Fang Fang belongs to the faction of Zeng Qinghong, a former Politburo Standing Committee member

Fang Fang is backed by Zeng Qinghong, the No.2 boss of Jiang Zemin’s faction. The news has been publicly reported in China, and is a sign that something has happened with Zeng Qinghong. Zeng had been in charge of Hong Kong and Macau affairs for a long period, and is currently involved in Bo Xilai and Zhou Yongkang’s cases.
Fang Fang is unable to leave Hong Kong and will face further investigation and legal charges. Investment bankers at JP Morgan are hiring lawyers for protection against possible future legal charges.

Fang Fang, who is 48 years old, has a complicated political background. He is a delegate to the CCP’s Political Consultative Conference and the chairman of Hua Jing Society, the Hong Kong branch for CCP princelings.

[May 21]

Fang Fang, former chief executive officer for JPMorgan Chase & Co. (JPM)’s China investment bank

Fang Fang, former chief executive officer for JPMorgan Chase & Co. (JPM)’s China investment bank

Fang Fang, former chief executive officer for JPMorgan Chase & Co. (JPM)’s China investment bank, was arrested by Hong Kong’s anti-graft agency. Fang resigned from the New York-based firm in March amid a U.S. investigation into whether the firm employed people in Asia so that their relatives in government would steer business to the bank, people with knowledge of the probes have said. The bank hasn’t been charged with any wrongdoing.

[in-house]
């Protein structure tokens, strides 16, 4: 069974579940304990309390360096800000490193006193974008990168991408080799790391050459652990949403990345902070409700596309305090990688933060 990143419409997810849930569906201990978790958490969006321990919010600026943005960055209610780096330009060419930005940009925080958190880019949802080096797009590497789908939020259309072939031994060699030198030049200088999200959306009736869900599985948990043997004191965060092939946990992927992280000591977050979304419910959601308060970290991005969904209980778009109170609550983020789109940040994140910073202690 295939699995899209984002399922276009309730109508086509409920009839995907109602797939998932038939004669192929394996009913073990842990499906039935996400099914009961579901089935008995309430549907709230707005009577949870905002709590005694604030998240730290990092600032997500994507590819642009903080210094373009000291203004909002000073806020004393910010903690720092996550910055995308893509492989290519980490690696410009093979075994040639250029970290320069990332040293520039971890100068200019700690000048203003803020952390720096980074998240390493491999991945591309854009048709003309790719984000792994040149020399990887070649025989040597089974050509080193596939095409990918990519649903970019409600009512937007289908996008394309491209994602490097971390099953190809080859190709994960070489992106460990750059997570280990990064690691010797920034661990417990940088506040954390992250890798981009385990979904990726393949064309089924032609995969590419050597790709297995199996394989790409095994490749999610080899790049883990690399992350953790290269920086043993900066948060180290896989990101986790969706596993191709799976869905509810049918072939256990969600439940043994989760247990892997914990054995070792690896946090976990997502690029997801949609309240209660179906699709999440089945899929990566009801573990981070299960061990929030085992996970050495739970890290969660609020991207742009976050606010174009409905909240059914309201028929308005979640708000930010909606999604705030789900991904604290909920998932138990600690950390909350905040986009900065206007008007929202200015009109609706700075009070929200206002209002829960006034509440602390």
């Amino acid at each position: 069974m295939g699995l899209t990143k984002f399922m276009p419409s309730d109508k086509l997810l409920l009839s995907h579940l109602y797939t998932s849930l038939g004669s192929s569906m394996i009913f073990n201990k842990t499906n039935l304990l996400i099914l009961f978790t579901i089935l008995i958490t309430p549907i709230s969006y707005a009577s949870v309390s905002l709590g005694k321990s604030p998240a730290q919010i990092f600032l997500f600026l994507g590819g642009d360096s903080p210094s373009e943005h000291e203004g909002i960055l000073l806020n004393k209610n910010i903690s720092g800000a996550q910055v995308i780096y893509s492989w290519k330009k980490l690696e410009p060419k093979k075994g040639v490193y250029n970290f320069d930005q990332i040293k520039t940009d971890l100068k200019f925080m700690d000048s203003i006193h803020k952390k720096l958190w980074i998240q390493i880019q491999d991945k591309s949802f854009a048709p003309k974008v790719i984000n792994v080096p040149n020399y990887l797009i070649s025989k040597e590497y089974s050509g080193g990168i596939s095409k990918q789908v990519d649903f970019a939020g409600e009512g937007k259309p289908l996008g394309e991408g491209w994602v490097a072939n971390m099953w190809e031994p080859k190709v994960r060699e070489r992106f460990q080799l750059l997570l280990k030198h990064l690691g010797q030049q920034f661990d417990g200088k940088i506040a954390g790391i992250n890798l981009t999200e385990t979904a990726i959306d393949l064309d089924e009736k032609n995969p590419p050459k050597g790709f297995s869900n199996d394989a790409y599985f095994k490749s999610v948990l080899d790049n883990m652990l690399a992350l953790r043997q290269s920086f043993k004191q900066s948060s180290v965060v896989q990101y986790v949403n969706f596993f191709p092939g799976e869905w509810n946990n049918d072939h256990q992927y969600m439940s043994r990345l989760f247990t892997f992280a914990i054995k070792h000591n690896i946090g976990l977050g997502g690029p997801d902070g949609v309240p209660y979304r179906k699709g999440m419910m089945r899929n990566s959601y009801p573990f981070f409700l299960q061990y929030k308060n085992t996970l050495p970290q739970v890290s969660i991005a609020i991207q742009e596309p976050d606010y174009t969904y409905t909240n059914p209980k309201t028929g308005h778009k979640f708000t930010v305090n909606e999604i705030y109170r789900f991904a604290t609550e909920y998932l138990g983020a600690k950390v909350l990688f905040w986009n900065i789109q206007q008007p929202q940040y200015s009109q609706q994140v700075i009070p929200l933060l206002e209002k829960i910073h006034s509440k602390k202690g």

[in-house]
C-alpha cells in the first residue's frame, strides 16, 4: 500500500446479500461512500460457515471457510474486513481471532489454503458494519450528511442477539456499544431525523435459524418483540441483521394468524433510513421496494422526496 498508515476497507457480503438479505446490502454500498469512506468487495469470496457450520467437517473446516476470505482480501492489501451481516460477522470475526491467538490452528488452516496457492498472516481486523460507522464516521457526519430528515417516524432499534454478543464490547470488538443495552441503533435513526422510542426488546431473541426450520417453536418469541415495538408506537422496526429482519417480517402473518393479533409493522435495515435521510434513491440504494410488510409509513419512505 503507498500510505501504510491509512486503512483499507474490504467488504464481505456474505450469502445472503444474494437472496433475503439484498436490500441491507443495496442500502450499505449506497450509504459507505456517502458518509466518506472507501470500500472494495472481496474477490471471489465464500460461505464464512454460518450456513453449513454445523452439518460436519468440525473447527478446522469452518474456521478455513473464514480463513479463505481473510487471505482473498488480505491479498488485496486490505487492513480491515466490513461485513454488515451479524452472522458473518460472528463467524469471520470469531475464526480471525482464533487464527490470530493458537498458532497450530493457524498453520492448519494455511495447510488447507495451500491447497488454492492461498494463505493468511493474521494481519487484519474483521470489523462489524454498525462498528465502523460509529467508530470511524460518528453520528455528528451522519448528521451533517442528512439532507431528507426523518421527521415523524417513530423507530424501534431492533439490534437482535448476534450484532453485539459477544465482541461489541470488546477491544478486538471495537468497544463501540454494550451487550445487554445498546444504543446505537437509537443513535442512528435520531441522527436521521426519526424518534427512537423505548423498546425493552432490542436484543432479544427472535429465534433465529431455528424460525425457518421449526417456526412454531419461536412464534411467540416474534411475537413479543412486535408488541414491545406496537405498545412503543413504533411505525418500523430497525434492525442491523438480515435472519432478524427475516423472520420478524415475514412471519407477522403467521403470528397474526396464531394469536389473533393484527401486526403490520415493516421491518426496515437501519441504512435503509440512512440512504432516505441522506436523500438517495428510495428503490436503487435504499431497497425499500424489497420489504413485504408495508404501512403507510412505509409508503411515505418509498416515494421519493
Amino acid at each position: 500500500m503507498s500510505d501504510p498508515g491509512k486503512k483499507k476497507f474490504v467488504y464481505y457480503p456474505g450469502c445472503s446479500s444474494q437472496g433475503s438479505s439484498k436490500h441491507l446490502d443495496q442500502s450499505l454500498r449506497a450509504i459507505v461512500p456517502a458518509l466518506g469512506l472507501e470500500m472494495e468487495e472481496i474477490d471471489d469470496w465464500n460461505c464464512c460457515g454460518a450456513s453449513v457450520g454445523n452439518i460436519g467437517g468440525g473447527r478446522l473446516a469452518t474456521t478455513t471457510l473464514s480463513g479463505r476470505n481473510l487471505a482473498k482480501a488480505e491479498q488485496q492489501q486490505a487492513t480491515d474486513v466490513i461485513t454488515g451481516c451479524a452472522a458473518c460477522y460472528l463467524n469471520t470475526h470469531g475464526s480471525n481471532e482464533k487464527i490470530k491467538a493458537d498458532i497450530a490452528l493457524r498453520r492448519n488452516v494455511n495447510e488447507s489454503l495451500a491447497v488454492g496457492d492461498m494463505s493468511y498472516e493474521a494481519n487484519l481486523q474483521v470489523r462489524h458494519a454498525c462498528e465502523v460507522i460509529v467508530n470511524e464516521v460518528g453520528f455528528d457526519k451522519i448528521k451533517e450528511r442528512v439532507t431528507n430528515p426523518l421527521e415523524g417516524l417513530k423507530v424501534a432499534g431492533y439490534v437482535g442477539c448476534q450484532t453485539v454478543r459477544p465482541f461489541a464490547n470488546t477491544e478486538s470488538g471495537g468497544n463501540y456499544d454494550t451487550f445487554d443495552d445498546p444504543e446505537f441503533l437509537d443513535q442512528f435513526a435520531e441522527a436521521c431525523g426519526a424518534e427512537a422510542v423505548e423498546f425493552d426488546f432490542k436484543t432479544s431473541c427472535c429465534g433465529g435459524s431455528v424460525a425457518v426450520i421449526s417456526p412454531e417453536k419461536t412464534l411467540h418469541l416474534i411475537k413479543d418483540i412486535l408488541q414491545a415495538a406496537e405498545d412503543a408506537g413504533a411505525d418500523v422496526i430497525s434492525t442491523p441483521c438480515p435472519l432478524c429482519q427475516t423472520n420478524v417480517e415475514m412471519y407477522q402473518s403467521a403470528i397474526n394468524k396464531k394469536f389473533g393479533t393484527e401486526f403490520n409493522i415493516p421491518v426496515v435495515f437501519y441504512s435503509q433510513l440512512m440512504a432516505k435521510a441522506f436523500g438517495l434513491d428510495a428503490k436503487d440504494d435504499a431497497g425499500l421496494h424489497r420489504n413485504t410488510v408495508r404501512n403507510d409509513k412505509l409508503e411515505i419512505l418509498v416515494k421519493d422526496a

The banker, a 12-year veteran of JPMorgan, is out on bail after he was released by the Independent Commission Against Corruption without disclosing when Fang was taken in for questioning. He’s restricted from leaving Hong Kong, it said.

Ms. Therese Esperdy serves as the Co-Head of Asia-Pacific Investment Banking at JP Morgan Chase & Co.

Ms. Therese Esperdy, left, serves as the Co-Head of Asia-Pacific Investment Banking at JP Morgan Chase & Co.